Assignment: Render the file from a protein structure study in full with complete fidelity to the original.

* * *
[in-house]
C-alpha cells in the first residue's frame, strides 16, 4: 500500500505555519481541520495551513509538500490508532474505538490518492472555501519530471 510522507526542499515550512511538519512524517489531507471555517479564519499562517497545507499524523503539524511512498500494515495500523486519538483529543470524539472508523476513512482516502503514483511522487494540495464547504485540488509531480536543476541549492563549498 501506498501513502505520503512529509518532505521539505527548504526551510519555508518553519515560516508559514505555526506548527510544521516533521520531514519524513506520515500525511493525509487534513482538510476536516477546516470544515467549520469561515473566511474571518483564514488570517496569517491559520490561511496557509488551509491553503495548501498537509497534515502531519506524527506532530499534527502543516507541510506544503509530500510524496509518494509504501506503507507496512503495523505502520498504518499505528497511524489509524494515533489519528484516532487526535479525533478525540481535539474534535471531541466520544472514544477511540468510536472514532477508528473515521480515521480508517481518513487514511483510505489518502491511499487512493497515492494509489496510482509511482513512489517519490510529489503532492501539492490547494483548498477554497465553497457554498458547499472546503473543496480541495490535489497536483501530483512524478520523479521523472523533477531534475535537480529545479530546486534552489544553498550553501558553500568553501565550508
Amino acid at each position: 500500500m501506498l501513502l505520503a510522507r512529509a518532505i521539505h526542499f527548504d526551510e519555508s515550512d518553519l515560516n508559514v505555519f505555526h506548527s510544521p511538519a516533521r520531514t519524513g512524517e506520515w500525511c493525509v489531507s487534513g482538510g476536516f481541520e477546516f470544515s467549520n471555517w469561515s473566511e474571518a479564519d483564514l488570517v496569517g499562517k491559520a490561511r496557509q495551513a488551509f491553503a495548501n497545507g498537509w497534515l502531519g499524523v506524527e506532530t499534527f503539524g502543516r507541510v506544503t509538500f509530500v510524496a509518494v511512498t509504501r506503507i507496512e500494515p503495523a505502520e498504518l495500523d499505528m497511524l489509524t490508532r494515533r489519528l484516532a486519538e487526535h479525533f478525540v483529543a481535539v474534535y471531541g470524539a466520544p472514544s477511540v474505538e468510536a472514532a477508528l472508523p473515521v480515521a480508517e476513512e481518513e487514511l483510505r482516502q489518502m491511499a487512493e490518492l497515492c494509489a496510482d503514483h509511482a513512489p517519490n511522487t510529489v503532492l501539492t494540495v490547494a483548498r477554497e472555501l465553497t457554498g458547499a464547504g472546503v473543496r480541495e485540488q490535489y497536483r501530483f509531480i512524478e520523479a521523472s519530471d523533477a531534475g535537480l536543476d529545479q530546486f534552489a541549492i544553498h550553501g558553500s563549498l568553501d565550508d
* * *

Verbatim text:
[in-house]
C-alpha cells in the first residue's frame, strides 16, 4: 500500500505555519481541520495551513509538500490508532474505538490518492472555501519530471 510522507526542499515550512511538519512524517489531507471555517479564519499562517497545507499524523503539524511512498500494515495500523486519538483529543470524539472508523476513512482516502503514483511522487494540495464547504485540488509531480536543476541549492563549498 501506498501513502505520503512529509518532505521539505527548504526551510519555508518553519515560516508559514505555526506548527510544521516533521520531514519524513506520515500525511493525509487534513482538510476536516477546516470544515467549520469561515473566511474571518483564514488570517496569517491559520490561511496557509488551509491553503495548501498537509497534515502531519506524527506532530499534527502543516507541510506544503509530500510524496509518494509504501506503507507496512503495523505502520498504518499505528497511524489509524494515533489519528484516532487526535479525533478525540481535539474534535471531541466520544472514544477511540468510536472514532477508528473515521480515521480508517481518513487514511483510505489518502491511499487512493497515492494509489496510482509511482513512489517519490510529489503532492501539492490547494483548498477554497465553497457554498458547499472546503473543496480541495490535489497536483501530483512524478520523479521523472523533477531534475535537480529545479530546486534552489544553498550553501558553500568553501565550508
Amino acid at each position: 500500500m501506498l501513502l505520503a510522507r512529509a518532505i521539505h526542499f527548504d526551510e519555508s515550512d518553519l515560516n508559514v505555519f505555526h506548527s510544521p511538519a516533521r520531514t519524513g512524517e506520515w500525511c493525509v489531507s487534513g482538510g476536516f481541520e477546516f470544515s467549520n471555517w469561515s473566511e474571518a479564519d483564514l488570517v496569517g499562517k491559520a490561511r496557509q495551513a488551509f491553503a495548501n497545507g498537509w497534515l502531519g499524523v506524527e506532530t499534527f503539524g502543516r507541510v506544503t509538500f509530500v510524496a509518494v511512498t509504501r506503507i507496512e500494515p503495523a505502520e498504518l495500523d499505528m497511524l489509524t490508532r494515533r489519528l484516532a486519538e487526535h479525533f478525540v483529543a481535539v474534535y471531541g470524539a466520544p472514544s477511540v474505538e468510536a472514532a477508528l472508523p473515521v480515521a480508517e476513512e481518513e487514511l483510505r482516502q489518502m491511499a487512493e490518492l497515492c494509489a496510482d503514483h509511482a513512489p517519490n511522487t510529489v503532492l501539492t494540495v490547494a483548498r477554497e472555501l465553497t457554498g458547499a464547504g472546503v473543496r480541495e485540488q490535489y497536483r501530483f509531480i512524478e520523479a521523472s519530471d523533477a531534475g535537480l536543476d529545479q530546486f534552489a541549492i544553498h550553501g558553500s563549498l568553501d565550508d